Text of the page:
What is RPA?

Robotic process automation, or RPA, is a technology that performs actions generally performed by humans manually or with digital tools.

Say you have a customer onboarding form in your banking software. You must fill it out each time a customer opens an account. You’re manually performing a task using a digital tool.

RPA can perform this task without human effort. The difference? RPA does it more accurately and tirelessly—software robots don’t need eight hours of sleep or coffee breaks.

You can implement RPA quickly, even on legacy systems that lack APIs or virtual desktop infrastructures (VDIs).

Implementing RPA can help improve employee satisfaction and productivity by eliminating the need to work on repetitive tasks.

You can use RPA in banking operations for various purposes.

For example, Credigy, a multinational financial organization, has an extensive due diligence process for consumer loans.

The process was prone to errors and time-consuming. The company decided to implement RPA and automate the entire process, saving their staff and business partners plenty of time to focus on other, more valuable opportunities.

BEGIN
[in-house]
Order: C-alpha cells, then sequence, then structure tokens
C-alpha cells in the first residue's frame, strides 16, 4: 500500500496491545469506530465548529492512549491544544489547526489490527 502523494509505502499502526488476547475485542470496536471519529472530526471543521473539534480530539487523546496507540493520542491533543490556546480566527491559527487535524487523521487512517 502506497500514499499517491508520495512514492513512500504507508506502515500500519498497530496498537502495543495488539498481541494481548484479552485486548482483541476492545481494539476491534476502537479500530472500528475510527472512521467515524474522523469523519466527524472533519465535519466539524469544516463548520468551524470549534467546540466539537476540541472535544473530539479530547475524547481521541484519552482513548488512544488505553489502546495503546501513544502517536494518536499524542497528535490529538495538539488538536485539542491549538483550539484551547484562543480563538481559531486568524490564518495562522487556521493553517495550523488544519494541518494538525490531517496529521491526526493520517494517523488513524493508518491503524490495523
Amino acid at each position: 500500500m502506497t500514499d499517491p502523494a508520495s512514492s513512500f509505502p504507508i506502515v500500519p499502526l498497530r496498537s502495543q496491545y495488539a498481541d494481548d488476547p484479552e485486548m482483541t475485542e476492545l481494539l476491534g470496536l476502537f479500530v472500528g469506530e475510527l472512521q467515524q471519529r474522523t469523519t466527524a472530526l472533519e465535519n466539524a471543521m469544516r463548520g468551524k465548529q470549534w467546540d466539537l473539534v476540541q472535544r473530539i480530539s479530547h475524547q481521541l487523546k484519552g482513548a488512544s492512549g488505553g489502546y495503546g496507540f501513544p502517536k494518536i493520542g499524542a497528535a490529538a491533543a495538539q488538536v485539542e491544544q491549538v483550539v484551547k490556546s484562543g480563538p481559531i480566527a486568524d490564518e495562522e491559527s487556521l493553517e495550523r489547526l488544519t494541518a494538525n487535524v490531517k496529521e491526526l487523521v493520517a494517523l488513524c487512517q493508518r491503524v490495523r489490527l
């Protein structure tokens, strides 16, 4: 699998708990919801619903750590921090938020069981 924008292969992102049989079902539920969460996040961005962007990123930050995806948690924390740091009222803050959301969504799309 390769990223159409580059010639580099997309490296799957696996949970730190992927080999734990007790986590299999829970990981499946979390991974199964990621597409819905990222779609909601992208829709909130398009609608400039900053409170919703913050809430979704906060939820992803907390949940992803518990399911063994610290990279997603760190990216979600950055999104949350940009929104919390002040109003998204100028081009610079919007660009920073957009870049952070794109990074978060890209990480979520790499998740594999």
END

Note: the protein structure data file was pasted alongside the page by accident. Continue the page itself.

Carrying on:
The Need for Automation in Banking Operations

Banks need automation to:

  • Deliver better customer experiences
  • Increase online security
  • Improve decision making
  • Empowering employees

Below, are more reasons for your bank to automate operations.

Why Banks Need Automation

To Deliver Faster, Personalized Customer Experiences

New-gen customers want banks that can provide fast financial services online.

The 2021 Digital Banking Consumer Survey from PwC found that 20%-25% of consumers prefer to open a new account digitally but can’t.

Thanks to the pandemic, the shift to digital has picked up pace. A digital portal for banking is almost a non-negotiable requirement for most bank customers.

In fact, 70% of Bank of America clients engage with the bank digitally. The bank’s newsroom reported that a whopping 7 million Bank of America customers used Erica, its chatbot, for the first time during the pandemic.

A chatbot can provide personalized support to your customers. A level 3 AI chatbot can collect the required information from prospects that inquire about your bank’s services and offer personalized solutions.

A chatbot is a great way for customers to get answers, but it’s also an excellent way to minimize traffic for your support desk.

To Improve Cybersecurity

Cybersecurity is expensive but is also the #1 risk for global banks according to EY. The survey found that cyber controls are the top priority for boosting operation resilience according to 65% of Chief Risk Officers (CROs) who responded to the survey.